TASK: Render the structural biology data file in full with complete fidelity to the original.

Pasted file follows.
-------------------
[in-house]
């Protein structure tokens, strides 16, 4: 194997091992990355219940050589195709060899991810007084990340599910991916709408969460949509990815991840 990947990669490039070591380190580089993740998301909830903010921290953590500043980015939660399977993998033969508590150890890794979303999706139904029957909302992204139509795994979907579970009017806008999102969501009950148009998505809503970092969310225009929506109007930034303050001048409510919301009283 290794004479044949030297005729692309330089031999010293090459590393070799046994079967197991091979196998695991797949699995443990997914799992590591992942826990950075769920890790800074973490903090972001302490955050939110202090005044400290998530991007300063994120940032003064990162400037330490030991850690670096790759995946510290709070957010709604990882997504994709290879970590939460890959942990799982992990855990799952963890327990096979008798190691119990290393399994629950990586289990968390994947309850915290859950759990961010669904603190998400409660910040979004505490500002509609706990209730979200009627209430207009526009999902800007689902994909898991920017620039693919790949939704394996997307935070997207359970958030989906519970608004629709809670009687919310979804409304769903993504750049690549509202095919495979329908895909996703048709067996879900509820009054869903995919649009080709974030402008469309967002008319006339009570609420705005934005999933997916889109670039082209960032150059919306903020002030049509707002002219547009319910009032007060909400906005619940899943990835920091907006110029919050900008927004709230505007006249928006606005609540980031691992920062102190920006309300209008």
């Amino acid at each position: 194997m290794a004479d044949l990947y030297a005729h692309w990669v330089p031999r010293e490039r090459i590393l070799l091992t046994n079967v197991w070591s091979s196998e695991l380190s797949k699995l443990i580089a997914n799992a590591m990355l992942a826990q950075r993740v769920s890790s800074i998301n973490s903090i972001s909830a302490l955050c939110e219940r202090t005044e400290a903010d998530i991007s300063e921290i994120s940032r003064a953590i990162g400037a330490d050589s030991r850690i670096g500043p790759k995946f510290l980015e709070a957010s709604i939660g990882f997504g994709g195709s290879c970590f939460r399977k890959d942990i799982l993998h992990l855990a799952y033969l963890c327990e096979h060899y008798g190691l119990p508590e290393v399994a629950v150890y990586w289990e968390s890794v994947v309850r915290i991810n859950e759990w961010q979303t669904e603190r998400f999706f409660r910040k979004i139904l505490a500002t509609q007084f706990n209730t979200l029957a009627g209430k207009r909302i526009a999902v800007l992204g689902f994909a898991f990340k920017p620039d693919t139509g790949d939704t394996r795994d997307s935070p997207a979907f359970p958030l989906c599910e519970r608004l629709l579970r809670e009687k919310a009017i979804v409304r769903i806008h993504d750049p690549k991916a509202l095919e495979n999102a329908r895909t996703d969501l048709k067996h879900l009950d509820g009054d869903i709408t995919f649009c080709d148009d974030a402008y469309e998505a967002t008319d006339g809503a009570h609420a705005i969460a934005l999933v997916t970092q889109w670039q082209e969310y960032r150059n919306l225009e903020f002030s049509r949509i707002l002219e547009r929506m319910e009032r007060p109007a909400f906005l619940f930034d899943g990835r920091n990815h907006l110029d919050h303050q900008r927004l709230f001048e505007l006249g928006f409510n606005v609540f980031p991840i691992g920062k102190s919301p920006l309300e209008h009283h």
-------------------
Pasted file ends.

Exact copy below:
[in-house]
């Protein structure tokens, strides 16, 4: 194997091992990355219940050589195709060899991810007084990340599910991916709408969460949509990815991840 990947990669490039070591380190580089993740998301909830903010921290953590500043980015939660399977993998033969508590150890890794979303999706139904029957909302992204139509795994979907579970009017806008999102969501009950148009998505809503970092969310225009929506109007930034303050001048409510919301009283 290794004479044949030297005729692309330089031999010293090459590393070799046994079967197991091979196998695991797949699995443990997914799992590591992942826990950075769920890790800074973490903090972001302490955050939110202090005044400290998530991007300063994120940032003064990162400037330490030991850690670096790759995946510290709070957010709604990882997504994709290879970590939460890959942990799982992990855990799952963890327990096979008798190691119990290393399994629950990586289990968390994947309850915290859950759990961010669904603190998400409660910040979004505490500002509609706990209730979200009627209430207009526009999902800007689902994909898991920017620039693919790949939704394996997307935070997207359970958030989906519970608004629709809670009687919310979804409304769903993504750049690549509202095919495979329908895909996703048709067996879900509820009054869903995919649009080709974030402008469309967002008319006339009570609420705005934005999933997916889109670039082209960032150059919306903020002030049509707002002219547009319910009032007060909400906005619940899943990835920091907006110029919050900008927004709230505007006249928006606005609540980031691992920062102190920006309300209008």
């Amino acid at each position: 194997m290794a004479d044949l990947y030297a005729h692309w990669v330089p031999r010293e490039r090459i590393l070799l091992t046994n079967v197991w070591s091979s196998e695991l380190s797949k699995l443990i580089a997914n799992a590591m990355l992942a826990q950075r993740v769920s890790s800074i998301n973490s903090i972001s909830a302490l955050c939110e219940r202090t005044e400290a903010d998530i991007s300063e921290i994120s940032r003064a953590i990162g400037a330490d050589s030991r850690i670096g500043p790759k995946f510290l980015e709070a957010s709604i939660g990882f997504g994709g195709s290879c970590f939460r399977k890959d942990i799982l993998h992990l855990a799952y033969l963890c327990e096979h060899y008798g190691l119990p508590e290393v399994a629950v150890y990586w289990e968390s890794v994947v309850r915290i991810n859950e759990w961010q979303t669904e603190r998400f999706f409660r910040k979004i139904l505490a500002t509609q007084f706990n209730t979200l029957a009627g209430k207009r909302i526009a999902v800007l992204g689902f994909a898991f990340k920017p620039d693919t139509g790949d939704t394996r795994d997307s935070p997207a979907f359970p958030l989906c599910e519970r608004l629709l579970r809670e009687k919310a009017i979804v409304r769903i806008h993504d750049p690549k991916a509202l095919e495979n999102a329908r895909t996703d969501l048709k067996h879900l009950d509820g009054d869903i709408t995919f649009c080709d148009d974030a402008y469309e998505a967002t008319d006339g809503a009570h609420a705005i969460a934005l999933v997916t970092q889109w670039q082209e969310y960032r150059n919306l225009e903020f002030s049509r949509i707002l002219e547009r929506m319910e009032r007060p109007a909400f906005l619940f930034d899943g990835r920091n990815h907006l110029d919050h303050q900008r927004l709230f001048e505007l006249g928006f409510n606005v609540f980031p991840i691992g920062k102190s919301p920006l309300e209008h009283h």